Skelly says her favorite piece in the book has one such blurb. "It's a drawing of K.C. White and it's black and white. It says, 'I don't care what the fans think about me!' So shut up. It's an all-time headline. That's my new mantra every day."
There are fake wrestling cover designs that will remind old-school wrestling fans of hype magazines like Inside Wrestling and Pro Wrestling Illustrated. It's a book filled with retro charm. And while characters like Bettie Rey and K.C. Perez all spring from Hernandez's imagination, but it's not hard to see how real-life icons of the ring like the Fabulous Moolah, Mae Young, Leilani Kai, Sue Green, and Judy Martin provided inspiration.
The drawings in Queen of the Ring exist at various stages of completion. Some are fully rendered color pieces; others are rougher pencil drawings. "We have work that goes back to 1980. It was really just a matter of sorting out a lot of the duplicates because Jaime's practice is to go and redraw and revisit these characters," Skelly says. "And so in perfecting the linework, you get a lot of extras in there. So it was a matter of saying, 'which one do we like better?'"
A few drawings even exist on offbeat materials that reveal Hernandez's impulsive creativity. Hernandez points out that one of the drawings in the book is drawn on the back of a concert poster for the New Wave band Public Image, Ltd. "An original poster, which is very cool," he says. The artist says it was common practice for him and his brothers back then to draw on whatever they could get their hands on.
"Well, Public Image came to L.A. to the Olympic on tour and Gilbert's wife who was then just a punk friend, she volunteered to work [the show]," he recalls. "And so she had tons of flyers and she just goes, "Do you want these, we're not using them." Gilbert and I always drew on the backs of posters and flyers so we just took a bunch and drew on the backs of them."
Growing up near Los Angeles, Hernandez got his first taste of wrestling from the TV broadcasts that emanated from the legendary Olympic Auditorium in downtown L.A., featuring some of the legendary performers on the West Coast wrestling circuit, like the Destroyer, Bobo Brazil, Pedro Morales, and of course, Freddie Blassie.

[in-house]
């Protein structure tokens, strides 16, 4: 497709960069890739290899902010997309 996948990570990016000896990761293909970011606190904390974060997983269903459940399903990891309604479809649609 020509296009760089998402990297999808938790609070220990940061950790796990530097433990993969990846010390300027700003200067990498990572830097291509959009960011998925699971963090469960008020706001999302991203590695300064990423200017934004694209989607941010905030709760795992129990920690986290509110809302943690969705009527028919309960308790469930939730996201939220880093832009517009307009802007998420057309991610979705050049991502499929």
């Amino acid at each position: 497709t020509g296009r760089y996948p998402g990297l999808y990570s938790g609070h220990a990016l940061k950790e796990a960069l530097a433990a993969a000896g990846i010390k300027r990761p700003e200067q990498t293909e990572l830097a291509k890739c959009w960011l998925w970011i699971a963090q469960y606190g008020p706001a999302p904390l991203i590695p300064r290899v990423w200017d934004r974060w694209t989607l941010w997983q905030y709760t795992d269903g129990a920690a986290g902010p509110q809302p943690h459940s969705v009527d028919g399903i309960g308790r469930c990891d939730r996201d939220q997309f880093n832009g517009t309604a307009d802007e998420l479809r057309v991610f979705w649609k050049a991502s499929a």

One of the all-time great pro wrestling heels (wrestling parlance for the villain), "Classy" Freddie Blassie was as good as any wrestler has ever been at being the bad guy. Fans loved and loathed him at the same time. "He was a villain and the babyface because he would go back and forth," Hernandez explains, "Because the audience started to like it when he bit his opponents and made them bleed. The fans loved that. So they made him a hero."
The artist recalls first trying to draw wrestlers at a young age. "As a kid, I would draw the Destroyer and guys like that. And then we would do a comic called Wrestling Review, except I didn't know how to spell review," he says. "But it would be like the Destroyer versus the Cowboy, and we would just draw a match going on. It wasn't until I got older, that I started creating my own characters."
Once Hernandez began his regular routine of drawing wrestling figures, he wound up doing what he and his brothers did with L&R: Create an entire world of characters spun from his imagination. And now the rest of us are lucky enough to get to meet them.
Queen of the Ring: Wrestling Drawings by Jaime Hernandez (1980-2020) is out now.
Want to talk comics and/or pro wrestling? Find me on Twitter/Instagram. Check out past videos and podcasts from Behind the Panel, loaded with my in-depth interviews with some of the best comic book creators in the business.
The views and opinions expressed in this article are the author's and do not necessarily reflect those of SYFY WIRE, SYFY, or NBCUniversal.